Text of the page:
Libraries Team Up with Bill Moyers to Tackle Tough End-of-Life Issues
Brandehoff, Susan, American Libraries
NEW PBS SERIES OFFERS FREE PROGRAMMING MATERIALS ONLINE
Libraries in 12 states are playing a major role in an unprecedented national outreach effort supporting a new Bill Moyers television series, On Our Own Terms: Bill Moyers on Dying. A primary component of the outreach strategy is the availability of programming materials such as discussion guides, leadership manuals, and publicity materials on the Web (see box).
Based on two years of research throughout the United States, On Our Own Terms uncovers compelling stories of terminally ill people, their families, and their caregivers, and illustrates the growing struggle to balance medical intervention with comfort and humanity at the end of life. Public Broadcasting System (PBS) stations nationwide will broadcast the four-part series beginning September 10 at 9 p.m. ET (check local listings).
"Americans are thinking about death and dying as we haven't in a long time," says Moyers. "Judith [Moyers' wife and series co-producer] and I believe that after a long period of denial about death in American culture, the public is ready to take death out of the closet and talk about the kind of care we offer the dying and their families in this country....Dying is a natural part of living, and every death should be as individual as the person who lived the life." (See interview for more comments from the Moyerses.)
Eleven public libraries and one medical library are aiding the On Our Own Terms outreach initiative by forming local coalitions of hospices, schools, universities, PBS stations, and other educational and medical groups. In a project funded by a $170,000 Robert Wood Johnson Foundation grant, the library-led coalitions are sponsoring four public programs in the weeks following the Moyers broadcast. The Robert Wood Johnson Foundation, based in Princeton, New Jersey, is the nation's largest philanthropy devoted exclusively to health and health care.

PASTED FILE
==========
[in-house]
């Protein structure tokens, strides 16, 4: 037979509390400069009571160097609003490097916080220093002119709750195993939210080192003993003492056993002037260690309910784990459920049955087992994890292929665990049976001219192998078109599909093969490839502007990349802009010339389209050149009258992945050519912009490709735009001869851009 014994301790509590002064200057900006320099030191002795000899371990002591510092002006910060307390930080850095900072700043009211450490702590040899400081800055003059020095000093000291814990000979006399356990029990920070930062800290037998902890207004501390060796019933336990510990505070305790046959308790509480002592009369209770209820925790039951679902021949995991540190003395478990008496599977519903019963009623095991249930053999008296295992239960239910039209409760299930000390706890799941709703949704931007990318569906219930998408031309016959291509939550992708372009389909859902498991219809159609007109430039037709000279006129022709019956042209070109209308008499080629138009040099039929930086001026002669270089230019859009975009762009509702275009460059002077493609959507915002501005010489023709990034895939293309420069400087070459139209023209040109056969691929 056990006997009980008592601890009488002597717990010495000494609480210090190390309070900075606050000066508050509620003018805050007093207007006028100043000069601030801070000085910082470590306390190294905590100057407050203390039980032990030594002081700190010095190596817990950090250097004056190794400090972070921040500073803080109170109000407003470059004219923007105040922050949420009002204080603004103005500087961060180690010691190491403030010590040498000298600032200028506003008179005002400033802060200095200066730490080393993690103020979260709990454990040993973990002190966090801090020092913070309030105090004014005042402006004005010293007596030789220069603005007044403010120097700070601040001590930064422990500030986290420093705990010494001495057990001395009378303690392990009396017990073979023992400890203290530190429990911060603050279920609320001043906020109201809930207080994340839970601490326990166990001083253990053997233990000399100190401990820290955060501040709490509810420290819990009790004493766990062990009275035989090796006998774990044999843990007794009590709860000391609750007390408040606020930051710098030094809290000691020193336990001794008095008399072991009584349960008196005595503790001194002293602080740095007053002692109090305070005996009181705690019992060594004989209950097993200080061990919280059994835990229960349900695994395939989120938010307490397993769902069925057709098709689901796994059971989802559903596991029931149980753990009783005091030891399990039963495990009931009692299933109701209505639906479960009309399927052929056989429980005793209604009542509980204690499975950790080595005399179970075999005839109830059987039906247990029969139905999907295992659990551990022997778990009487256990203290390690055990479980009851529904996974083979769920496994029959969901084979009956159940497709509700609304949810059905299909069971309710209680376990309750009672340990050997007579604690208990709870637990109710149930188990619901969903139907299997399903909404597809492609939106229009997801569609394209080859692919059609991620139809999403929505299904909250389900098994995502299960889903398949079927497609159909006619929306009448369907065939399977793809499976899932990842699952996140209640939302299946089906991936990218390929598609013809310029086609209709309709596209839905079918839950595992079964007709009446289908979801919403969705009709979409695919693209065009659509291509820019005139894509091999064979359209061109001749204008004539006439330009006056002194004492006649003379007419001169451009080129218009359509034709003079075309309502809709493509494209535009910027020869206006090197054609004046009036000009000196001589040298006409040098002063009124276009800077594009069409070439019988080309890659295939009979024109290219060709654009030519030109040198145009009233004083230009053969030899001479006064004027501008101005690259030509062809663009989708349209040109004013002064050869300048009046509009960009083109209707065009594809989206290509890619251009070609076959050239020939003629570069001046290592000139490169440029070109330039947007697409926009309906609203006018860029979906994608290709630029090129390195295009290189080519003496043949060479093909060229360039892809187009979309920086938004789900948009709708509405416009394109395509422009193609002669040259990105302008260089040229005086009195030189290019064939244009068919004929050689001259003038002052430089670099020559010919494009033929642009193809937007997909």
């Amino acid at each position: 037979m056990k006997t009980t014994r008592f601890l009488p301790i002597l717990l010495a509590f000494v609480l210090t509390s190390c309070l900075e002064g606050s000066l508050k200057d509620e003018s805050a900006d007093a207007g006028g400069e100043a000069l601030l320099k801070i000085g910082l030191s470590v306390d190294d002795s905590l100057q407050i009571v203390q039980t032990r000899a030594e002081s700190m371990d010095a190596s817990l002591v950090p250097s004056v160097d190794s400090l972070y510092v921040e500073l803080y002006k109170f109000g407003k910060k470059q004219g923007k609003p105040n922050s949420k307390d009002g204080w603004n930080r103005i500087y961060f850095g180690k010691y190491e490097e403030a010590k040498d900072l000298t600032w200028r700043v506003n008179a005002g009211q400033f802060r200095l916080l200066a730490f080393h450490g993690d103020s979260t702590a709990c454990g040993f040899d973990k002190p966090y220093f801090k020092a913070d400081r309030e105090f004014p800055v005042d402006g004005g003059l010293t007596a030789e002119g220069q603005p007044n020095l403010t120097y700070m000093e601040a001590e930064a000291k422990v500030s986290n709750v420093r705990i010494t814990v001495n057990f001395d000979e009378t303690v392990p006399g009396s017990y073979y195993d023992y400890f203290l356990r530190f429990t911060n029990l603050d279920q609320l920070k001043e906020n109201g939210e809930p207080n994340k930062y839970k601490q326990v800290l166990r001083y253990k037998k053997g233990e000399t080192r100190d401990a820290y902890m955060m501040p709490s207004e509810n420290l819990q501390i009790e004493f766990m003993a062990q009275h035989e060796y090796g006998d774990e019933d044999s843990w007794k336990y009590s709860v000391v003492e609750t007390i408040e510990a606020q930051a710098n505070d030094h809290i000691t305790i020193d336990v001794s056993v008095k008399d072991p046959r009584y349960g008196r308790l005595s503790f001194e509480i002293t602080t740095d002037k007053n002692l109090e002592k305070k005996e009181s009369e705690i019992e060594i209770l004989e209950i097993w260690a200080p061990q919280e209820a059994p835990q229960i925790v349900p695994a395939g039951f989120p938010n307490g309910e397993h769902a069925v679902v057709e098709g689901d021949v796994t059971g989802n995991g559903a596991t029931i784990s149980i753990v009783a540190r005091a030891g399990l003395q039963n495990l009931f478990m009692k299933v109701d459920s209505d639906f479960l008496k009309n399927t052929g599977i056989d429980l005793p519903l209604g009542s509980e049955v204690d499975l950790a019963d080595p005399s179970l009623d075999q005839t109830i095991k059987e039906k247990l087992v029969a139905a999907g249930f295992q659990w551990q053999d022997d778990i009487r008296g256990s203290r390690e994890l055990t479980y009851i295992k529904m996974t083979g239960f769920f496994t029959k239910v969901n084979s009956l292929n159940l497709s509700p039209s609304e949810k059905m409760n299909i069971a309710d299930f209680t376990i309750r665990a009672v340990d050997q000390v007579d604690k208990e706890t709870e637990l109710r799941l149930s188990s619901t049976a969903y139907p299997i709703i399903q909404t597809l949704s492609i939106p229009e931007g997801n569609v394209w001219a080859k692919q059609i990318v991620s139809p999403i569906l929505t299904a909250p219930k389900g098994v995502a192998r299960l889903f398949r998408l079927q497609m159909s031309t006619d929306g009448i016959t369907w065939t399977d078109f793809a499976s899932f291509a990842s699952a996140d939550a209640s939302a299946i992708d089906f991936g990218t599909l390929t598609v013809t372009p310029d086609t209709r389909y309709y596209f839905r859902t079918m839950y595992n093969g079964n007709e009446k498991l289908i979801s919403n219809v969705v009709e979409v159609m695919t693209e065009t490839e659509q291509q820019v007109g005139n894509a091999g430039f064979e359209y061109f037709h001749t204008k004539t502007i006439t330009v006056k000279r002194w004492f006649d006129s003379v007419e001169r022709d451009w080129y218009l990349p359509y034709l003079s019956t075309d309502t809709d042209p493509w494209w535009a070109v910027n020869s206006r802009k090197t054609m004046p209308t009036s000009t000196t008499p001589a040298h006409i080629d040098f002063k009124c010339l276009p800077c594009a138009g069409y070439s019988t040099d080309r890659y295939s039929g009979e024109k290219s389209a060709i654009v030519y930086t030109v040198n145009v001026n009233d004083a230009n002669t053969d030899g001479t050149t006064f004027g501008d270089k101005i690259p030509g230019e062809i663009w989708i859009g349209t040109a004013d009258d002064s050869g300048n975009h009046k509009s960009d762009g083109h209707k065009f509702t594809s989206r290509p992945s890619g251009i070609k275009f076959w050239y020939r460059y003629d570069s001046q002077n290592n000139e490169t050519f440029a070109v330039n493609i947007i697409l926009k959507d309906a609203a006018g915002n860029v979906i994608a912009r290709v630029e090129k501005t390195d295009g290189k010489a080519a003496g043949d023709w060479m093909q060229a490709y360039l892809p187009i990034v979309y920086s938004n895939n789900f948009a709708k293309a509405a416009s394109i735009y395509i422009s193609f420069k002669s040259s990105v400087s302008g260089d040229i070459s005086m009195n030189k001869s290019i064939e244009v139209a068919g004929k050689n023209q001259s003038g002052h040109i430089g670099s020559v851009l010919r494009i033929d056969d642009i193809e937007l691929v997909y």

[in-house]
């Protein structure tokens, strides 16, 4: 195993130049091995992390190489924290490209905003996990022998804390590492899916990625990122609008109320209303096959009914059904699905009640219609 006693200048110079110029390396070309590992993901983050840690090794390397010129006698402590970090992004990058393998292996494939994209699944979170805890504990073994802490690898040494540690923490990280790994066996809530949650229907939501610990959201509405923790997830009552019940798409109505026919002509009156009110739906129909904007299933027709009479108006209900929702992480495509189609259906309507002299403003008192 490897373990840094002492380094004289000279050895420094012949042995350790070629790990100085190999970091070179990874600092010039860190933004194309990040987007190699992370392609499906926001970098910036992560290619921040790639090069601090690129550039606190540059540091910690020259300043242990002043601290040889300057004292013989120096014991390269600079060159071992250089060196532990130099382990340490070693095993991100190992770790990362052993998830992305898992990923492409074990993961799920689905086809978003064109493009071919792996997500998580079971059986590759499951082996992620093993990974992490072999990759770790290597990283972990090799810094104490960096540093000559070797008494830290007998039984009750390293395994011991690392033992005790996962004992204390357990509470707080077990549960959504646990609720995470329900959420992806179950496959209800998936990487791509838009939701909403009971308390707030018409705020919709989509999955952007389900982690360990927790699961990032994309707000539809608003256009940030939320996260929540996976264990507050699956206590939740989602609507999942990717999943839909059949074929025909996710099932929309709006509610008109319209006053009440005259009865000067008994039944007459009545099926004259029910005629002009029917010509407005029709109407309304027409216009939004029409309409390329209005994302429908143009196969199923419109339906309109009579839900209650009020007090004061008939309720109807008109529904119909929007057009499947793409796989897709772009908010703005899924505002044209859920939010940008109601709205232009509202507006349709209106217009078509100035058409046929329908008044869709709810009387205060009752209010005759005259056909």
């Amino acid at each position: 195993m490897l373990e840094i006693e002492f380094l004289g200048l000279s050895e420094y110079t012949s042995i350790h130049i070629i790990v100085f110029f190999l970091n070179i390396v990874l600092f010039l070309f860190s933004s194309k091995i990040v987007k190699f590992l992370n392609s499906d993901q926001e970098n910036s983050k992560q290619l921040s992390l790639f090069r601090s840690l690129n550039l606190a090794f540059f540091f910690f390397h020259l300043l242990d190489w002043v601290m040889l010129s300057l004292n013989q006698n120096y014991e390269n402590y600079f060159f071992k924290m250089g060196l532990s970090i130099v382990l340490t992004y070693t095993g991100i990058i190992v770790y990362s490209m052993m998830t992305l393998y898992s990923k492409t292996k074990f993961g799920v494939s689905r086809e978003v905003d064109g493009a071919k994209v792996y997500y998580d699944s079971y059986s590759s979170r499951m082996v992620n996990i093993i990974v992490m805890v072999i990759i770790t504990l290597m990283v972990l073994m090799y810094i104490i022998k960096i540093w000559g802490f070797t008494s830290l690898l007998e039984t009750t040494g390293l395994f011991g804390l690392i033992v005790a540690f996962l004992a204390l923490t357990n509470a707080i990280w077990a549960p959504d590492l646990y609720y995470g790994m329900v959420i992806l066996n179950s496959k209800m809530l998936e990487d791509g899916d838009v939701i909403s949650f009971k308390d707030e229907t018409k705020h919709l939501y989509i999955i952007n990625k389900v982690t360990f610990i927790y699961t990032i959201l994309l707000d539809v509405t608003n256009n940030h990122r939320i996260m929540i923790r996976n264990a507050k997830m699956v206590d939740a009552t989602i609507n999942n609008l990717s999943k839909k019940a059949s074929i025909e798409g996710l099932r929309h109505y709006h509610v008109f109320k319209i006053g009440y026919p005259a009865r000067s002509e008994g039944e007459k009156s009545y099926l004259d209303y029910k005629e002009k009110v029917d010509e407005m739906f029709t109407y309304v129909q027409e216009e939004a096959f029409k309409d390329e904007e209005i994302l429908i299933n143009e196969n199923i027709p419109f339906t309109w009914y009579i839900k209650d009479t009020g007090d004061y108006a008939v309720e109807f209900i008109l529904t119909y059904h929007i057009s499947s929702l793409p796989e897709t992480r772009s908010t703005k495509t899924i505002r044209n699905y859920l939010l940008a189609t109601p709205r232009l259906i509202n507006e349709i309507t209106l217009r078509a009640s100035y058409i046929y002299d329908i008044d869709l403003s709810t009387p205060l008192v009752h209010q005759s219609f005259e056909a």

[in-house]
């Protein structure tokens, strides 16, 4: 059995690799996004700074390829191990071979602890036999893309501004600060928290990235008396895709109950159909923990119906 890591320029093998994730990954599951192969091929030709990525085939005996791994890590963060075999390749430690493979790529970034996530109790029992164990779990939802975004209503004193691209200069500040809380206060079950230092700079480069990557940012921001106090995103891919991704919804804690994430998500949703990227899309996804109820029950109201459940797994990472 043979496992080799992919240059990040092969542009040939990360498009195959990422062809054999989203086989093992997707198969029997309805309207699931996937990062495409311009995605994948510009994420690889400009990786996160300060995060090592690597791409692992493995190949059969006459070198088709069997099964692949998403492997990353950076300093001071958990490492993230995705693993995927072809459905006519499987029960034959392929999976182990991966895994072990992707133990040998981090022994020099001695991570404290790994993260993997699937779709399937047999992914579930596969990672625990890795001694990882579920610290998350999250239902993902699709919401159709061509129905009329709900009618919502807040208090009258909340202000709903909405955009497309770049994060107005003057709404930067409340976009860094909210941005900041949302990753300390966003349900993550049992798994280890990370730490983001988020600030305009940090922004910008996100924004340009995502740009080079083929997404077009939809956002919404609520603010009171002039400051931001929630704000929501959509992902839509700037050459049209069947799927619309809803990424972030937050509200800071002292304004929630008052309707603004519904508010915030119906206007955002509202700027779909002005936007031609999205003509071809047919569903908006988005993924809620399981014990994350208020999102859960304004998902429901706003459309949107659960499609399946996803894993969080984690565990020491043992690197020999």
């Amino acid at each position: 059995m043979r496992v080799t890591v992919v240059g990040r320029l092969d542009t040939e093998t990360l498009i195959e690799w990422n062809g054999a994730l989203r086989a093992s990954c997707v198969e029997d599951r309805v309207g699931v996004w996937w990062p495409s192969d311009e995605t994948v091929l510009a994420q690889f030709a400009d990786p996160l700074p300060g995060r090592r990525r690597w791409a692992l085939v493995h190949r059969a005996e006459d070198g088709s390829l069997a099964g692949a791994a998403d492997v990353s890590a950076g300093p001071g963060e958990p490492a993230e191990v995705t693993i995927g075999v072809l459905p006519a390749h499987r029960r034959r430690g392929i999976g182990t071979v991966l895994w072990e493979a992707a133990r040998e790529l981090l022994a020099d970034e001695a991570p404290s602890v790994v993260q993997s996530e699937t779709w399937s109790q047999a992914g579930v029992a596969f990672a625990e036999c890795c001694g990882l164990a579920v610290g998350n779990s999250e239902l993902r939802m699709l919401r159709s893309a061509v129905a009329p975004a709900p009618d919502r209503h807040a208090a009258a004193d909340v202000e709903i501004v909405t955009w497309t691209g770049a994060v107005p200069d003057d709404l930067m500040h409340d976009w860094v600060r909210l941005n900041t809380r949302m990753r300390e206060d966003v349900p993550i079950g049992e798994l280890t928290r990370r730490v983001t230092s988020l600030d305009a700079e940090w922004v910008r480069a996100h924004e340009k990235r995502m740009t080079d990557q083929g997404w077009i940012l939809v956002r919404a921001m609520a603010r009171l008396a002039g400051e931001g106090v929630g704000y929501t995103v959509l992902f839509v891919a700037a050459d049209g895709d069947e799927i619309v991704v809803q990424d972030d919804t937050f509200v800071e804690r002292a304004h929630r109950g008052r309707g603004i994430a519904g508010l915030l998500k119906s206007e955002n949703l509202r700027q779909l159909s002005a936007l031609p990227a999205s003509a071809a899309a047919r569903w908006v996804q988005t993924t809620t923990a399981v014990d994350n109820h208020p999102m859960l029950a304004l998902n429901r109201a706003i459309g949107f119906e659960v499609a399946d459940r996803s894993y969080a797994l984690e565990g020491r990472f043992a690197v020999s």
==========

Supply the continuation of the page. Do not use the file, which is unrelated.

Outreach programs include a reading and discussion session; a community panel on palliative care (a type of care that meets emotional and spiritual, as well as physical needs); and a National Issues Forum meeting to debate options for care of the dying. The final program draws upon local expertise in end-of-life issues to identify ways the community can work together to improve care and effect change.
Libraries participating in the project are:
Birmingham (Ala.) Public Library
Sacramento (Calif.) Public Library
Public Library of Des Moines, Iowa
Wichita (Kan.) Public Library
Enoch Pratt Free Library, Baltimore, Maryland
St. Louis (Mo.) Public Library
New York Public Library
Free Library of Philadelphia
Houston (Tex.) Academy of Medicine-Texas Medical Center Library
Salt Lake City (Utah) Public Library
Loudoun County Public Library, Leesburg, Virginia
Madison (Wis.) Public Library.
The grant also provides for limited distribution of programming packages to libraries nationwide.
In Madison, Wisconsin, On Our Own Terms library coordinator Ann Michalski is helping to plan a series of programs and events throughout September, including a performance of Wit, the Pulitzer-Prize-winning play about a dying college professor. The Free Library of Philadelphia has slated a discussion of pediatric palliative care as part of its program. Maryland Public Television will put information about On Our Own Terms programs coordinated by the Enoch Pratt Free Library on its Web site. Des Moines coalition members will use the PBS series and library programs to kick off a longer campaign to encourage people to talk more openly about dying and end-of-life care.
SUSAN BRAN DEHOFF, program director in the ALA Public Pro grams Office, manages the On Our Own Terms library project.
Q & A: Bill and Judith Moyers Talk About Libraries and On Our Own Terms
(Susan Brandehoff submitted written questions to the Moyerses for their comments. …